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Friday, January 24, 2020

Why Panini Doesn't Deserve an MLB License

In yesterday's post, I gave a few reasons why Panini should get a license to use MLB logos on their cards. But now, let's look at why they shouldn't.
There are enough MLB sets already. Topps has two or three releases hit shelves every month during the season, plus they have all of their online products. I remember not too long ago when every week would see two new lines arrive at the card shop. That's just too overwhelming.
Trading cards might be heading for another bubble. From late 2010 through 2011, card releases were pretty sparse compared to today; an average of three sets were released each month including major releases (Finest, Prime Cuts, Allen & Ginter) and small oddballs (Leaf Pete Rose Legacy, ITG Canadiana, eTopps). The 2018 season (the last I have relatively complete data for right now) saw more than twice that, and I didn't include most of Topps' small/repetitive online offerings (Topps Now/Living Set/Throwback Thursday).

But it's not just about the number of releases.

In 2011, sets like Gypsy Queen were really short-printed due to a perceived lack of demand, and even Update was probably printed in much smaller quantities than in previous years. But tons of 2018 Update packs have flooded clearance bins at Big Lots and WalMart; the last cards I remember at Big Lots were 1990 Donruss! And the baseball cards subreddit is full of investors looking for profit and hoarding these packs; it's almost like we're repeating the mistakes of the junk wax era all over again. Just now it's with certified autographs and SPs of unproven rookies, instead of base cards of unproven rookies. (How many autographs did Guerrero Jr. sign this year?)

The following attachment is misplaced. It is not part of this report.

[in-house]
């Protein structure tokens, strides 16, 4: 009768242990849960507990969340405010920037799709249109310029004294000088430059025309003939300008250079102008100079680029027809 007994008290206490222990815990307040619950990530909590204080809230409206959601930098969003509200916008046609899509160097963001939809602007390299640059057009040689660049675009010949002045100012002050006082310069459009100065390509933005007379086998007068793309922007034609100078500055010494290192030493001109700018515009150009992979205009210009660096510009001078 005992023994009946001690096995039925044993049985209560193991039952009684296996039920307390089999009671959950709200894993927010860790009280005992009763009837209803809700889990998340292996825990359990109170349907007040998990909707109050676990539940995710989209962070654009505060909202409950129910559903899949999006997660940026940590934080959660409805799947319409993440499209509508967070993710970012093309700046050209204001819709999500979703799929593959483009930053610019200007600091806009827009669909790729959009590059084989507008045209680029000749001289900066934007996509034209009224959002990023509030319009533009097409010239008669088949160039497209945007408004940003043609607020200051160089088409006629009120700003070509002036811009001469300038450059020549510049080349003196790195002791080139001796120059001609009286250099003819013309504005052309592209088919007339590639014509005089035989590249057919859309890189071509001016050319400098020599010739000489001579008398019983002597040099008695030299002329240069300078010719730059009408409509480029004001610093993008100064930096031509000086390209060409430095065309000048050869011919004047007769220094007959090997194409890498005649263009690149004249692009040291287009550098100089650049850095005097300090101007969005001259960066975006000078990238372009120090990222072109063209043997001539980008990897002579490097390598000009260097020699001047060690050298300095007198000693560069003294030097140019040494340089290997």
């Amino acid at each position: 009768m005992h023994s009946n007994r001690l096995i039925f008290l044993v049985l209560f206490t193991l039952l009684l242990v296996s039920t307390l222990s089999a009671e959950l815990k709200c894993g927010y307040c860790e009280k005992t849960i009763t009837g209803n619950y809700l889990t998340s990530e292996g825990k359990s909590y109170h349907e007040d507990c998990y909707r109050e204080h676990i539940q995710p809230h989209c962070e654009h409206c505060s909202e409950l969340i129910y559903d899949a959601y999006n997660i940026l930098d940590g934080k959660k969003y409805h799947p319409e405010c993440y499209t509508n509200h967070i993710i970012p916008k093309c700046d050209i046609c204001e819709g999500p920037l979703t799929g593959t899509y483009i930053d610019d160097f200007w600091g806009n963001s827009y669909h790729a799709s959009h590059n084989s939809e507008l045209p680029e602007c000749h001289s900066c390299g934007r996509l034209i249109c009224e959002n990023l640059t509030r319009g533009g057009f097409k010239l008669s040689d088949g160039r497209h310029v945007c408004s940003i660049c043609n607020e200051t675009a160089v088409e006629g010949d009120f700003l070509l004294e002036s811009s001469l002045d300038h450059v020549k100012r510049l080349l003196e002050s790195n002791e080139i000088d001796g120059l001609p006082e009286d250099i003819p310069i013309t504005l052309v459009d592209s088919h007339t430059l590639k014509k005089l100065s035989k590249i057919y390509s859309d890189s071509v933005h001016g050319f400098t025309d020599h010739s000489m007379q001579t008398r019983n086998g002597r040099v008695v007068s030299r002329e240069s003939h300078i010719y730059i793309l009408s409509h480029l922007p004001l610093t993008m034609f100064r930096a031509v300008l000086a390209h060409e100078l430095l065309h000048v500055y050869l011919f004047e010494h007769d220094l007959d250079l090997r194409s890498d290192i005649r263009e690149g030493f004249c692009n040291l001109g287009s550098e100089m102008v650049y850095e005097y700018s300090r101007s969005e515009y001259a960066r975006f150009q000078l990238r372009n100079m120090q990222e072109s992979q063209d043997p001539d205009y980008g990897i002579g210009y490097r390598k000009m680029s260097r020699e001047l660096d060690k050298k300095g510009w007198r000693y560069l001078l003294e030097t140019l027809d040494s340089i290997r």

Don't get me wrong, as a budget collector, not a prospector/investor, I'm more than willing to pick up the "scraps" from these big spenders looking to clear out their "worthless" base cards, inserts, and parallels. And I'll be glad to swoop in and pick up all the other "worthless" cards people have if the bottom drops out. But we've had this before. And too much product out there will lead to disaster.
Many of Panini's offerings rip off Topps' existing set concepts. Prizm? Finest. Optic? Chrome. Elite Extra Edition? Bowman. Donruss? Topps. Chronicles? Archives. Diamond Kings? Gallery. (Okay, DKs came first, as a subset, but Gallery was first as a product line.) Leather & Lumber? Triple Threads (relic set), or Allen & Ginter (throwback set). Topps did all of it first, and Panini just took the concept and made their own set.
Panini is lazy. Ripping off a set concept (chromium cards, throwback, heritage-style) is one thing. It happens all the time, and has happened for a long time. Leaf came before Stadium Club,a fter all. But Diamond Kings isn't real artwork, is it? Isn't it just a PhotoShop filter? Gallery uses real art. I can't tell Prizm sets from each other since they all look the same. The same goes for many of the high-end sets. They all just seem like the same thing. Plus, others have pointed out that Panini has a bad habit of reusing pictures. To me, that's all just lazy. Hire some artists and some graphic designers, and spend a little more time and money on Getty Images.